A priest arrives at a house to perform an exorcism on a demon-possessed
number of decent films that follow a single-sentence plotline
you could probably count on one hand. People talk about a
conjunction of events which inspire greatness; It's no exaggeration
to say this was one such moment. The Exorcist is an
out and out bonafide thoroughbred classic.
said that, it's a like it or loathe it movie. If you accept
the fact that it's a very well-constructed experience, I can
see only two reasons why certain individuals might dislike
it: either seeing it as a form of blasphemy, or objecting
to the profanities and sexual connotations (namely the crucifix
scene). The Exorcist is almost documentary-like in
style, with many quick response/reaction cuts which prove
shocking and lend the events a stark realism. Mike Oldfield's
Tubular Bells score adds the chill factor.
Scenes from this film have been parodied in two or three subsequent
flicks, proving its place in entertainment folk lore, but
the original is not a film you can watch again and again.
I thinks it's fair to say you don't even enjoy watching it;
you just can't help appreciating its compelling nature. You
need the right temperament, especially as the film ends on
in the great extras package are two separate feature commentaries
by author William Peter Blatty and director William Friedkin.
There are interviews, sketches and storyboards, trailers and
TV spots, and a superfluous unused end scene. However, the
"Fear of God" documentary tells you everything you wanted
to know but where afraid to ask: several deaths, a fire-burned
set, Friedkin the hard taskmaster, and much more.
remastered, with Dolby 5.1 surround audio, this should be
prominent in everyone's dvd collection. It's a two-sided disc,
but that's a minor gripe. Did I mention it was a classic?
Lamont is instructed to investigate what happened to Merrin,
the exorcist from the first film. A machine which links two
people under hypnotism is being tested by Doctor Tuskin, who
is attempting to rid Regan of her nightmares. Through Regan
Lamont traces back the evil to an African village and a boy
healer whose demon was cast out. Regan is discovered to be
one of many child healers who have been attacked by the demon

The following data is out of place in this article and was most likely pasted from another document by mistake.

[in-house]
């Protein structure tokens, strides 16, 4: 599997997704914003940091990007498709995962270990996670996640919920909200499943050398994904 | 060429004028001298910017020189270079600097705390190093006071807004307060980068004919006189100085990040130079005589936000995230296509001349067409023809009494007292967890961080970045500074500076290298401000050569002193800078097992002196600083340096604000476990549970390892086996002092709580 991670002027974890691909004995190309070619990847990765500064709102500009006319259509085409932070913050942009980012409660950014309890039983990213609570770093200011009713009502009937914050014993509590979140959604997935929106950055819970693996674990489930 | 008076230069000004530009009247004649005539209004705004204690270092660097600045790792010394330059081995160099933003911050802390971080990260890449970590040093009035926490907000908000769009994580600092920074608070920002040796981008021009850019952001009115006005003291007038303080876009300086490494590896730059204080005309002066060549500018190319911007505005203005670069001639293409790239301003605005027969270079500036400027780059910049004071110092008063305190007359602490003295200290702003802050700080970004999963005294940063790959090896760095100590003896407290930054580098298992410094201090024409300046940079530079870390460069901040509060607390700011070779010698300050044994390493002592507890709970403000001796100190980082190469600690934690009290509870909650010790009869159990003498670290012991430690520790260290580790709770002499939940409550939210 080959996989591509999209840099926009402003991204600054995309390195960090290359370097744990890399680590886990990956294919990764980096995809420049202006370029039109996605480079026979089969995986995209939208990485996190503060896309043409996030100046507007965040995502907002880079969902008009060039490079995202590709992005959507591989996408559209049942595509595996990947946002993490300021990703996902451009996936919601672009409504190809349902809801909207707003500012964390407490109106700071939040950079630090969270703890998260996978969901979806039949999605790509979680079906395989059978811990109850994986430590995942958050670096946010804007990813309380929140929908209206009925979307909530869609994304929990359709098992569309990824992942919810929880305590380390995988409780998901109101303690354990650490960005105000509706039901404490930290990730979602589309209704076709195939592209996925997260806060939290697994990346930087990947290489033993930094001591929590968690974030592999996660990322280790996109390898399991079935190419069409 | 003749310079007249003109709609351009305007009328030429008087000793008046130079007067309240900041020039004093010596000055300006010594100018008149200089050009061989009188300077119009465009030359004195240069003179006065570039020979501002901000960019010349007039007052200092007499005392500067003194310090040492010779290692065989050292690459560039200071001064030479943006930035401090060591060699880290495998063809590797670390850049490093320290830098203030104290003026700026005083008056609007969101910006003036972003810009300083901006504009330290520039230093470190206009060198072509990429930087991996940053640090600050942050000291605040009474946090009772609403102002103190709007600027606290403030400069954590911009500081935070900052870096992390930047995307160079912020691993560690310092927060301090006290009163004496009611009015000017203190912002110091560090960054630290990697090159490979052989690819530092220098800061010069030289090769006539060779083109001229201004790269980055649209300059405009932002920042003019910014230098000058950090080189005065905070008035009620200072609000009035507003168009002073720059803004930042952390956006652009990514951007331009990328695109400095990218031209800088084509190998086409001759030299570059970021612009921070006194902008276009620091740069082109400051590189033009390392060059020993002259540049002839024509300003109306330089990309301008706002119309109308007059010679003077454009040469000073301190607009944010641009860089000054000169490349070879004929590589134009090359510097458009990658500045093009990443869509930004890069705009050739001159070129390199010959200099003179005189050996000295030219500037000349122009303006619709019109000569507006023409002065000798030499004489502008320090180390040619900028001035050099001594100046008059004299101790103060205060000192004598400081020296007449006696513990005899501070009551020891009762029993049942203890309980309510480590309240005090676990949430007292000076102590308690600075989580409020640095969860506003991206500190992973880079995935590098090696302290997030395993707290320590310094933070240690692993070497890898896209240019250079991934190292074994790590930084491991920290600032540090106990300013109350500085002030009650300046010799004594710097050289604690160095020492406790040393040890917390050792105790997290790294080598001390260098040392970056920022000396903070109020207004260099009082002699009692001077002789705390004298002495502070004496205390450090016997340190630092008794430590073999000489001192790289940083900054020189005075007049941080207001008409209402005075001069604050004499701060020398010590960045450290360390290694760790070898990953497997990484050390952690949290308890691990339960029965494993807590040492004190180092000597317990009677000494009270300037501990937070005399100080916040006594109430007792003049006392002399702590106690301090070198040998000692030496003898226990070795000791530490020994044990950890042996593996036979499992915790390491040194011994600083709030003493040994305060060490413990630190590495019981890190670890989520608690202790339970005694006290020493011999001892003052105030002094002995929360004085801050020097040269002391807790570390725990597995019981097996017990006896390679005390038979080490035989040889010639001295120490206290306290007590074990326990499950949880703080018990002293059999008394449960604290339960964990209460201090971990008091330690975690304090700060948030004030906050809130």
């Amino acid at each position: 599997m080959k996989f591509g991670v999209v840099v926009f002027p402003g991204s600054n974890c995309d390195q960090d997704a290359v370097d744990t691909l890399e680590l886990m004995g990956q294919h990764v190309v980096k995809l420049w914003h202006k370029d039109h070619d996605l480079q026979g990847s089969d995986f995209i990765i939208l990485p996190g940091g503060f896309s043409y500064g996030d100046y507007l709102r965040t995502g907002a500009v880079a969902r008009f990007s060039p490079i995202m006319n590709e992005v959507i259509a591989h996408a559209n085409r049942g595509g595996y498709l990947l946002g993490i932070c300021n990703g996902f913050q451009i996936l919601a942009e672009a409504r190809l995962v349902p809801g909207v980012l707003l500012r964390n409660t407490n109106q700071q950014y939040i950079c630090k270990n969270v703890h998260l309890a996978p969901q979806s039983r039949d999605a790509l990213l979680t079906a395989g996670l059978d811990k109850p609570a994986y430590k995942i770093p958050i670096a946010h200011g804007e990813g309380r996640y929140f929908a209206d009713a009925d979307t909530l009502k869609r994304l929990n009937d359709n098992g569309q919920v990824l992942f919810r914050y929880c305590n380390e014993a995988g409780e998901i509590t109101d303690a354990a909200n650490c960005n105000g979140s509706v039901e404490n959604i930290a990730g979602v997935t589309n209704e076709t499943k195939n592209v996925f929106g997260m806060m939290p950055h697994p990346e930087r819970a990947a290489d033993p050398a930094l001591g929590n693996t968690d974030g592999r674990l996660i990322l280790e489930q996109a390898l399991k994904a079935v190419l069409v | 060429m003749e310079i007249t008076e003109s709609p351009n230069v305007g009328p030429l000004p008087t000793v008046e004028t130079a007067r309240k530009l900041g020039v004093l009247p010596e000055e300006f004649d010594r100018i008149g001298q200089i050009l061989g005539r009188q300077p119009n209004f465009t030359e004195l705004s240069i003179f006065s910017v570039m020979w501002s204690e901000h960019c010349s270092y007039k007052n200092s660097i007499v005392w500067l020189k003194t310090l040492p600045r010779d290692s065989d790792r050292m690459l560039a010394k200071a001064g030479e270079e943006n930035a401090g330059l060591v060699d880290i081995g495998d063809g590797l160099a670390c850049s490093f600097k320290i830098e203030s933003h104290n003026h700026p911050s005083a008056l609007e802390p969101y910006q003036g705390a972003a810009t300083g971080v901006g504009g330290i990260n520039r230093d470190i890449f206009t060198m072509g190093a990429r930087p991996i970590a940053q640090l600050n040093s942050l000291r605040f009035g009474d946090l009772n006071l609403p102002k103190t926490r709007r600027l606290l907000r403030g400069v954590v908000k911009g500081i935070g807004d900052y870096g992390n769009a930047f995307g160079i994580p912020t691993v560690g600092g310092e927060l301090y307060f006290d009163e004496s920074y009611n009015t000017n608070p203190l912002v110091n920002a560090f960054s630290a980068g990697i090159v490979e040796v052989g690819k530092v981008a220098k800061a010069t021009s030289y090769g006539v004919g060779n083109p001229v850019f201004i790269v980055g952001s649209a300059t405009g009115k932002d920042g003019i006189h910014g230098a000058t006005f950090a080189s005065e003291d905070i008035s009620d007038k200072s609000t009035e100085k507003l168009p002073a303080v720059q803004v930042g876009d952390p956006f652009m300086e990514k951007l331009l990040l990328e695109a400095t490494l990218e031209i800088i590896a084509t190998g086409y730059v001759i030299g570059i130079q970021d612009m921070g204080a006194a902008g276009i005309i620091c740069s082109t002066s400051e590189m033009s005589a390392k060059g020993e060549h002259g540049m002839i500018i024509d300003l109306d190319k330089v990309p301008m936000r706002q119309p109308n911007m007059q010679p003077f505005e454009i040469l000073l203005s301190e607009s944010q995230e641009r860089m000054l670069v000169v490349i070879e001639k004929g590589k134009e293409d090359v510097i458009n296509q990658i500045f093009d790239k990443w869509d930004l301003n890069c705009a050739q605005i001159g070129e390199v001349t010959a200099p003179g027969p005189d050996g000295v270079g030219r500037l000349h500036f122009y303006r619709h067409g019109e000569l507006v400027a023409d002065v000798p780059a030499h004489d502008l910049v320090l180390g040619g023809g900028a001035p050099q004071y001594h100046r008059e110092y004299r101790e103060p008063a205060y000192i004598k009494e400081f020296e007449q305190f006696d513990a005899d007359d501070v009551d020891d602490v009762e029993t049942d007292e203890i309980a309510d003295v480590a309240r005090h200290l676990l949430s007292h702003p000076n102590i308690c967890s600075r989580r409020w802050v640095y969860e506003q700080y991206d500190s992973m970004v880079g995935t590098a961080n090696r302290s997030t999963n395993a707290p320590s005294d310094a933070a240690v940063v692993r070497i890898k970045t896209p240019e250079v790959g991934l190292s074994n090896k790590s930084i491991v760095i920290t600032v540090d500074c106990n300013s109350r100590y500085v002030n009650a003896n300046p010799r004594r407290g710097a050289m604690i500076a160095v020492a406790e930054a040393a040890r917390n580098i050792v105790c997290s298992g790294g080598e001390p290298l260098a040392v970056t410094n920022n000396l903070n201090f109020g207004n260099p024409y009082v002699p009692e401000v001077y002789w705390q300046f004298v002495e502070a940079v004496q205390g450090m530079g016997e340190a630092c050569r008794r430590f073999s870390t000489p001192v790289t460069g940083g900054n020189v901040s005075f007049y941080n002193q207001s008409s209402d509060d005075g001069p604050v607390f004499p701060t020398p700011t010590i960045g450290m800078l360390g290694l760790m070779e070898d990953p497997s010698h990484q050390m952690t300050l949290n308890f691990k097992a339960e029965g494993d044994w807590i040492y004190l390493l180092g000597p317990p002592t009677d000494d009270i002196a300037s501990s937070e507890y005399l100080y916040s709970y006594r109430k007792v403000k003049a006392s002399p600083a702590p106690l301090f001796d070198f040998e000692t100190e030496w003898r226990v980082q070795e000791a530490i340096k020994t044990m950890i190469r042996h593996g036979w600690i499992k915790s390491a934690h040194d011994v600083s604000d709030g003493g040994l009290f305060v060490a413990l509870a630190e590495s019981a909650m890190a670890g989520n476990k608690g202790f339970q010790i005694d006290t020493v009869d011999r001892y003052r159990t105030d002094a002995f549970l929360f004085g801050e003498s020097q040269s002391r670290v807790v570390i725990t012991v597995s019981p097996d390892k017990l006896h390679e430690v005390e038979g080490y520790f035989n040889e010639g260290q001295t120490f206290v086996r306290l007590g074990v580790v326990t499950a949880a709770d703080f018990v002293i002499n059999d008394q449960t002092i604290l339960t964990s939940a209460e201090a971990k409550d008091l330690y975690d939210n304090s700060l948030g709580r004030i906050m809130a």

of the cult of locusts...
Let me start by saying I'm torn on Exorcist
II: The Heretic.
After the near perfection of the first film I found myself
looking for faults. They're not difficult to find if you look
hard enough: some dry acting in parts, over-sentimental music
from Ennio Morricone (not his proudest achievement - perhaps
he was possessed by John Williams!), and some inexplicable
Heretic isn't a conveyor-belt turkey sequel, it just tries
too hard. Whereas the James Cameron film Aliens assumes
many people had seen its precursor and so set out to make
an original and better story, this film relies too heavily
on the first. It falls easily into the trap of becoming bogged-down
in back story and exposition. A complicated plot and lots
of special effects does not a good film make, as Yoda might
Burton, after a lethargic start, portrays his character well,
Max Von Sydow reprises his role from The
in new flashback scenes, and James Earl Jones is marvellously
understated in his minor role. Director John Boorman is no
slouch, as anybody who has seen the excellent Excaliber
will testify, but there is none of the original gritty realism.
Lieutenant William Kinderman (not Scott, as it says on the
back of this pack) is investigating a spate of killings with
religious connections. The m.o. is identical to the Gemini
Killer who was executed in the electric chair years previously
- right down to unreleased inside information. When fingerprints
fail to tie-up at the scenes, it's thought that there may
be more than one killer. However, the lieutenant discovers
a man in a secure ward to be Legion, possessed by many evil
spirits, including the Gemini Killer and the tortured soul
of Father Damien Karras (whose career in the church went so
dramatically down hill in the first film)...
is so much better. An exciting murder mystery with a supernatural
slant. There is only the most tenuous of connections to earlier
events, and this allows the film to succeed on its own merit.
Unlike the first sequel, William Peter Blatty returns to the
writing and even takes on the director's chair. The earlier
parts of the story are well handled with some dry but humorous
banter exchanged between the lieutenant and his old friend
Father Dyer. In fact George C. Scott is utterly convincing
as Kinderman; abrupt one moment, quiet and distant the next.
Viewers might also just recognise Brad Dourif, The Gemini
Killer, as the voice of Chucky in the Child's play movies.
religious aspect has to be neatly explained towards the end
of the film: in this case, revenge for the original exorcism.
However, this entails a certain amount of demon activity,
and this is where things become a little untidy. Not in the
sense of the script, you understand, but with gore as another
priest gets it, and climatic special effects which are quite
unnecessary. By then the movie has already made its point.
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